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How do scientists count marine mammals?

The determination of the size of a population is very important. Some methods of counting (censusing) marine mammals include:

1)  Ground counts.  The observer counts the animals from the edge of a colony or by actually walking in the colony counting animals. This is useful for counting pinniped colonies.

2)  Shore-based counts.  Marine mammals are counted in the water while the observer is located on shore. This is useful for cetacean counts where cetaceans are consistently found in the same locations at the same time of year. (For example, during gray whale or bowhead whale migrations, humpback feeding, or at calving locations).

3)  Aerial surveys.  The observer counts animals from aircraft flying overhead aircraft. This is useful for both cetacean and pinniped counts in which a large area needs to be surveyed over a relatively short time.  It also useful when pinnipeds are easily disturbed by observers on the ground, or are in an area inaccessible by boat or on foot.  Aerial surveys are often used to photograph and to count large numbers of animals (for example dolphins in large schools, harbor seals hauled out on sand bars). Photographs are also taken of individuals, to identify individuals from unique markings and to measure length of animals to determine sex and approximate age.

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An aircraft used for a cetacean aerial survey and an aerial survey photograph.


4)  Ship-based surveys.  The observer counts animals from a ship (useful for estimating abundance of marine mammals over large distances, and in areas that are difficult to access by airplane, for example open ocean areas, pack ice in polar areas. Often, ship-based surveys are combined with aerial surveys (using helicopters deployed from ships) to increases the area that can be covered.

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NOAA's Miller Freeman and John N. Cobb are used for various marine studies.  

What happens when all animals cannot be easily counted?

A smaller group is counted and the total population is estimated from this number.  For example, scientists may divide a rookery into 4 geographical sections, count the population of one section, and conclude by multiplying the count by 4.  To illustrate this example, there may be 103 animals between the water and a big rock and a tide pool (that form 1/4 of the rookery area).  Scientists would then estimate that there are 412 animals at this one rookery.  Scientific population estimates can be very useful for further scientific inquiry.

What are the main differences between censusing pinnipeds and cetaceans?

Pinnipeds are usually counted when they are on land while cetaceans are always counted in water.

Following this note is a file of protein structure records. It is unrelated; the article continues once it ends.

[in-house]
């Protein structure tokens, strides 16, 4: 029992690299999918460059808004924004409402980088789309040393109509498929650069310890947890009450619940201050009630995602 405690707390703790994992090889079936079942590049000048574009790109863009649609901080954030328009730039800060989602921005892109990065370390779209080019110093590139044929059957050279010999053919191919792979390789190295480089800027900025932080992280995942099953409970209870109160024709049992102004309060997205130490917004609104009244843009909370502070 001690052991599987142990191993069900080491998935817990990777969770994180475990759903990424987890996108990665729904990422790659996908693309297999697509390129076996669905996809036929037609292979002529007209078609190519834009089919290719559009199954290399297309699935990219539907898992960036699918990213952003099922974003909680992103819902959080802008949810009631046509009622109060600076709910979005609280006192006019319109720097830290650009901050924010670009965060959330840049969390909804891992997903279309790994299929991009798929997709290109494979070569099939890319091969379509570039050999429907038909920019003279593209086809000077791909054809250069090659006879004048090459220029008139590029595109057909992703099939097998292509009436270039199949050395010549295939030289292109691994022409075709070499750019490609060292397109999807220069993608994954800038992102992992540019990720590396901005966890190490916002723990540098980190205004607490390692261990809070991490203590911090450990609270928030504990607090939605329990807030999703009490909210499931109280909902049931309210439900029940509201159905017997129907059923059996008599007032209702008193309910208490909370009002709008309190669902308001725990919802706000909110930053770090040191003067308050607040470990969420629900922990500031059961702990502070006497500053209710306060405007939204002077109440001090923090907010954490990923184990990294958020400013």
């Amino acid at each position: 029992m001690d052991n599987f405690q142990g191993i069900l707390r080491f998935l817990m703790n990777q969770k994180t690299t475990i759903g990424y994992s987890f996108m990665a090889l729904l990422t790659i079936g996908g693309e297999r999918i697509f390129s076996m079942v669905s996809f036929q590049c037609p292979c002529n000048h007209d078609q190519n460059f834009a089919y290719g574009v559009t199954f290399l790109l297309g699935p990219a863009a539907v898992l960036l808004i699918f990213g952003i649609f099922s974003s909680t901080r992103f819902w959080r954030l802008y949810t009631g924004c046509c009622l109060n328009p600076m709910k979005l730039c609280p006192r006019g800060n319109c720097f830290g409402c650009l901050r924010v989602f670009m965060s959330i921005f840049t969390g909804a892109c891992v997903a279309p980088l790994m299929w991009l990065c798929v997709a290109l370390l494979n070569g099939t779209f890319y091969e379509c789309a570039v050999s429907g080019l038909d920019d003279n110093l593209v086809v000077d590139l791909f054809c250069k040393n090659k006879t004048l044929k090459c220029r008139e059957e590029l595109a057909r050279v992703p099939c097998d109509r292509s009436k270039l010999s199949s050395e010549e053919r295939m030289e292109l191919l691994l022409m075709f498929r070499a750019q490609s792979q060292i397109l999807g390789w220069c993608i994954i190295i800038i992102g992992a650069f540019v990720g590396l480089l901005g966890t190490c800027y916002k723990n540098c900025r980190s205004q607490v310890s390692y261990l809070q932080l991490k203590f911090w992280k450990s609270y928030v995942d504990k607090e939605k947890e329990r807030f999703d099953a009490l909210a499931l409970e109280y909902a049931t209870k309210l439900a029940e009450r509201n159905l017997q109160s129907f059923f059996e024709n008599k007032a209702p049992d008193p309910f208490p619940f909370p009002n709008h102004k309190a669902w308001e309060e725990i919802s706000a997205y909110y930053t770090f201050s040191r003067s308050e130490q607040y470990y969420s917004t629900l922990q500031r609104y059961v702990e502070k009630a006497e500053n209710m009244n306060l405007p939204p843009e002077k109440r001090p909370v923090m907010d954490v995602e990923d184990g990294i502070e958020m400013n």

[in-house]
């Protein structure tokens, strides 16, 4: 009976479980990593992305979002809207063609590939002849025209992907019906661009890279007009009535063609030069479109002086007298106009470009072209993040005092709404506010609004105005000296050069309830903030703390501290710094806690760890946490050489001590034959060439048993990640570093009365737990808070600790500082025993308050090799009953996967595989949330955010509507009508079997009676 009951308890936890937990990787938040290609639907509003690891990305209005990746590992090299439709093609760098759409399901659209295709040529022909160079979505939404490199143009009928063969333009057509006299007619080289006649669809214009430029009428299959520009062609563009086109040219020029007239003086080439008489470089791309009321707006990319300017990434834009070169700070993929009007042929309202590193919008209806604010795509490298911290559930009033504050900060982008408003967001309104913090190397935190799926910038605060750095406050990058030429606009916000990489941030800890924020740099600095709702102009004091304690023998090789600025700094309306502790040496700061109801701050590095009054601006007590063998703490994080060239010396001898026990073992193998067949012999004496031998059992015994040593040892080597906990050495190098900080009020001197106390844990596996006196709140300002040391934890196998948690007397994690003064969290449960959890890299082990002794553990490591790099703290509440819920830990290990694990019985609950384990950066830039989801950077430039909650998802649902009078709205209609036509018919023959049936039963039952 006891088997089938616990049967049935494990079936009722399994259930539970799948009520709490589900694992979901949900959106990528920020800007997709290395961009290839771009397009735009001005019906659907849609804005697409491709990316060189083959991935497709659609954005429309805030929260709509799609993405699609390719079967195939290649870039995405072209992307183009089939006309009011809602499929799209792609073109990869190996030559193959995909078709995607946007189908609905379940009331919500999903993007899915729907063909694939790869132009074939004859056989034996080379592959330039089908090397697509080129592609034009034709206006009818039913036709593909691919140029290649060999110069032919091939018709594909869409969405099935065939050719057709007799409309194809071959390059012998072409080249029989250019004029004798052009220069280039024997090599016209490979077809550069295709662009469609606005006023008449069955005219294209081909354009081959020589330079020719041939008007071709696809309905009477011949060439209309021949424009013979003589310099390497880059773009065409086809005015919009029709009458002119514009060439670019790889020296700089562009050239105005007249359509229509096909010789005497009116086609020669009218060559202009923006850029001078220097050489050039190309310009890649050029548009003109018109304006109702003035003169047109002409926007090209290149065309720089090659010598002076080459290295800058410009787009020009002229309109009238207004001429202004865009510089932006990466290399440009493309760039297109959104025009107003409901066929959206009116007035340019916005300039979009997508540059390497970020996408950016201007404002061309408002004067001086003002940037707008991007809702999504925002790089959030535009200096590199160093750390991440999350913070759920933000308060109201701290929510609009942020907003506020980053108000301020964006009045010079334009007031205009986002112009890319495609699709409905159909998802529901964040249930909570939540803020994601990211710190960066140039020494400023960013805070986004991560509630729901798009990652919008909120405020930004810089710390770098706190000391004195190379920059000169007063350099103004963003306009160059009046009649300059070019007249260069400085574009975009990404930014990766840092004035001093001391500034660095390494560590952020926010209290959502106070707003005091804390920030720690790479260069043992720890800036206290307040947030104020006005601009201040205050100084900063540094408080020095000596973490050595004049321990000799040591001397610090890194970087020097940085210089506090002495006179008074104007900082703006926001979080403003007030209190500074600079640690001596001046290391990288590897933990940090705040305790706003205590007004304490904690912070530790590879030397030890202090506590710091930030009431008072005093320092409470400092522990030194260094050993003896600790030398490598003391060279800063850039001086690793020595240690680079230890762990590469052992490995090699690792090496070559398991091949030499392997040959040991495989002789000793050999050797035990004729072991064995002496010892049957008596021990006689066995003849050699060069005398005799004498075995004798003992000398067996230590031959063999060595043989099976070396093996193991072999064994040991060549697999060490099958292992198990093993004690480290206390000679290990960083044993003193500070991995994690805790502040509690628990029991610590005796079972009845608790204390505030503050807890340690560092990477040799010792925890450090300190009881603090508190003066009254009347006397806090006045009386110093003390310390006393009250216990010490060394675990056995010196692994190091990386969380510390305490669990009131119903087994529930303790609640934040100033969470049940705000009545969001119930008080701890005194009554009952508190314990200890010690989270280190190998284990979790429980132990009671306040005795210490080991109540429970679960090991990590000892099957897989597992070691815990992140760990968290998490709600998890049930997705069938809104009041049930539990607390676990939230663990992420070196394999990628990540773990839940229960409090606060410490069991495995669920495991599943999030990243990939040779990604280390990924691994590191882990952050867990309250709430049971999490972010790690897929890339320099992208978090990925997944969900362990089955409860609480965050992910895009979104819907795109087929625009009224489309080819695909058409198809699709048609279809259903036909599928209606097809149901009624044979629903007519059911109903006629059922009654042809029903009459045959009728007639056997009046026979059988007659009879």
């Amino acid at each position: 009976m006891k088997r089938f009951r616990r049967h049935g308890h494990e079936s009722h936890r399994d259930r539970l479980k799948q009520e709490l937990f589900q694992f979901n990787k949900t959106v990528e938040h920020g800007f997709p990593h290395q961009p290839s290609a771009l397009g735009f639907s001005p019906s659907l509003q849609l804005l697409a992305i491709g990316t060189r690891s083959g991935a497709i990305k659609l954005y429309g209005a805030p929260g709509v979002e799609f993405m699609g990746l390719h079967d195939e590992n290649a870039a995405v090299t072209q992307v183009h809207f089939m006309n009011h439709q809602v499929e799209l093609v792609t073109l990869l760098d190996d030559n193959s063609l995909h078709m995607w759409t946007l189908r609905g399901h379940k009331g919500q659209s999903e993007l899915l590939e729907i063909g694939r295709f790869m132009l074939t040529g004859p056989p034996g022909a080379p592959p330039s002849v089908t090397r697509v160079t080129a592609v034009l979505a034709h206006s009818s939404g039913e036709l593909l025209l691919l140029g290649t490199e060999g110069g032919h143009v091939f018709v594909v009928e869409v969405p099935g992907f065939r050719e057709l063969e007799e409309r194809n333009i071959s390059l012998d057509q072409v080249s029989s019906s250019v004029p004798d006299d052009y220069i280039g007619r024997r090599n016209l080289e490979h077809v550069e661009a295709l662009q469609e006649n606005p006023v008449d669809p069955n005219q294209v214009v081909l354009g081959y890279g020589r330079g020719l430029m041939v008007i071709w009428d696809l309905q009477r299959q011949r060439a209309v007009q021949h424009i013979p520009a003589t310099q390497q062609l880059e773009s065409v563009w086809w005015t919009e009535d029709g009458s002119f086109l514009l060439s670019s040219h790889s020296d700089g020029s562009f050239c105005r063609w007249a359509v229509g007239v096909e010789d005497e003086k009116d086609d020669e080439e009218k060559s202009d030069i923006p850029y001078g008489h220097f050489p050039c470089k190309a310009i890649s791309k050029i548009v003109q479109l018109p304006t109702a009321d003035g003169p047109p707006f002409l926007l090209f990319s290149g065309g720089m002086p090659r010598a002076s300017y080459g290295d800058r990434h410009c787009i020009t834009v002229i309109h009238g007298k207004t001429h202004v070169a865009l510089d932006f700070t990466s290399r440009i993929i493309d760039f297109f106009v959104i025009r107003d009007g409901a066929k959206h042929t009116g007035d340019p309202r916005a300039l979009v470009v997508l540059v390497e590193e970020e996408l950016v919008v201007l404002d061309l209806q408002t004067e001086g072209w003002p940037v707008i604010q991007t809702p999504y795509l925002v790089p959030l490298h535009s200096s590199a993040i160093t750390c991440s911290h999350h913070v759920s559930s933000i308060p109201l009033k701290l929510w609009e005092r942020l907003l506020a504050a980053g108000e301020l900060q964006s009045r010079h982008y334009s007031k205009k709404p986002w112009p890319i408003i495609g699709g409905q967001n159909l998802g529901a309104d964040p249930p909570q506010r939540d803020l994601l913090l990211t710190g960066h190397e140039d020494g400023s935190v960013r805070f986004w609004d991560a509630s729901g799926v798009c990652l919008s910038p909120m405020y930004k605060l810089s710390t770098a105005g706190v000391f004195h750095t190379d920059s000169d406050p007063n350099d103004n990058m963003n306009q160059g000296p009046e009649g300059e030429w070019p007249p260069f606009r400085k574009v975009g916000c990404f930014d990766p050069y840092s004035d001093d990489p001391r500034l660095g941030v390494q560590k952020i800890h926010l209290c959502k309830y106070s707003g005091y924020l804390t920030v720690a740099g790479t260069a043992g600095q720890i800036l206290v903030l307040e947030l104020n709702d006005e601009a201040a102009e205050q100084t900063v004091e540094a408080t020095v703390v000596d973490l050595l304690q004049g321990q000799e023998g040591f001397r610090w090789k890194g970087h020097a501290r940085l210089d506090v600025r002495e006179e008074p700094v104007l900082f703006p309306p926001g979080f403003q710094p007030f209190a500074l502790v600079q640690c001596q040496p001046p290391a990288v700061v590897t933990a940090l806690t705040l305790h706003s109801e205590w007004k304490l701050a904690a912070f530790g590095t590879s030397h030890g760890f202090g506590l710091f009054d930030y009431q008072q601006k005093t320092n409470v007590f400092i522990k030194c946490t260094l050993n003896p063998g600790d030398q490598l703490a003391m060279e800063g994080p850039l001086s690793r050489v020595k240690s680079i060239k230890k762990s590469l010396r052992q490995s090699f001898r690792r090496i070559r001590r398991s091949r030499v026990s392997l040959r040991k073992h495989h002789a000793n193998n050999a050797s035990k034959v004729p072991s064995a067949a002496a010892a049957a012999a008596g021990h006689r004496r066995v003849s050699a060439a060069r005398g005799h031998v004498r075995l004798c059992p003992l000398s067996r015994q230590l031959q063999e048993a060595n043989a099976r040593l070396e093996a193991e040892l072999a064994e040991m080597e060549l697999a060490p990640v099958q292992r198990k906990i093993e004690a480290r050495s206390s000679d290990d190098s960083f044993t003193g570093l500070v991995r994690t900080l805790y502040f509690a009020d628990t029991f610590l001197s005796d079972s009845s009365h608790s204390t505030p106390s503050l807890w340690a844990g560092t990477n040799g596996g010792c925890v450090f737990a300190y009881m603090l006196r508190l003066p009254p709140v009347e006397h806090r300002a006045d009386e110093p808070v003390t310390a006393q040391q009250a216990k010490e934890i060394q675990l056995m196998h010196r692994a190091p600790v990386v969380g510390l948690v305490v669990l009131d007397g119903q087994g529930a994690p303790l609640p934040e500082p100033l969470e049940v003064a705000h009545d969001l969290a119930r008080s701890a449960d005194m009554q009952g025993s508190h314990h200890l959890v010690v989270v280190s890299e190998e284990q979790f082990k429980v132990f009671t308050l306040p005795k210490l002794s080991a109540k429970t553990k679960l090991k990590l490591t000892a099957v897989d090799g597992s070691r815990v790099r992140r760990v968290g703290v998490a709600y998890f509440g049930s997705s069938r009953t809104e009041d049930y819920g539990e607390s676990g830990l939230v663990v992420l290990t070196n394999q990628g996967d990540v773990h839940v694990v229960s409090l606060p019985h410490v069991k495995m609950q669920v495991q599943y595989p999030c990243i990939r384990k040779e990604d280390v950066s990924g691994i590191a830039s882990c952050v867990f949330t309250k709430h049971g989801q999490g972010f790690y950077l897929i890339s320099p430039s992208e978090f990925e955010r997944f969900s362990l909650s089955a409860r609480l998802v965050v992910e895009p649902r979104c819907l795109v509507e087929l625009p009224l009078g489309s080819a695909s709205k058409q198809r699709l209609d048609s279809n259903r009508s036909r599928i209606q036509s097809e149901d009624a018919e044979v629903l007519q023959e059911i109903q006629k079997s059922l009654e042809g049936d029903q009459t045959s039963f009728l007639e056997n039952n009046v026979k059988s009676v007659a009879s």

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Images from a Northern fur seal rookery count and a bowhead whale aerial count.

What are the difficulties in counting pinnipeds?

Because pinnipeds are usually counted on land, one difficulty with these counts is that large colonies have animals constantly coming and going. It becomes very difficult to account for all animals. One way that scientists address this problem is by tagging a small number of individuals and determining the fraction of time they spend ashore.  Researchers estimate the total population from a count of animals on the shore (referred to as "hauled out"), and then correct the estimation for animals that are missed during the count because they were in the water. Often, pups are counted as an index of size of the colony, since when pups are small, they do not move in and out of the colony as the other animals do.

What are the advantages in counting pinnipeds?

Pinnipeds are usually easy to find because many breed repeatedly in the same locations; these are known as rookeries.  Pinnipeds are counted on land because it is much easier and less expensive than trying to count animals in the water.

What are the difficulties in counting cetaceans?

Cetaceans can be harder to find and count than pinnipeds, because all of the species reside in the water. It is much harder to account for animals under water. Cetaceans are also difficult to count because not all of the species gather in predictable breeding areas. Some species of cetaceans are known only from stranded individuals, and very little is known about their distribution and abundance.

What are the advantages in counting cetaceans?

Some species of cetaceans migrate annually in predictable patterns (for example gray whales, bowhead whales), making them relatively easy to count as they pass vantage points from which they can be seen.

Would you like to learn more?

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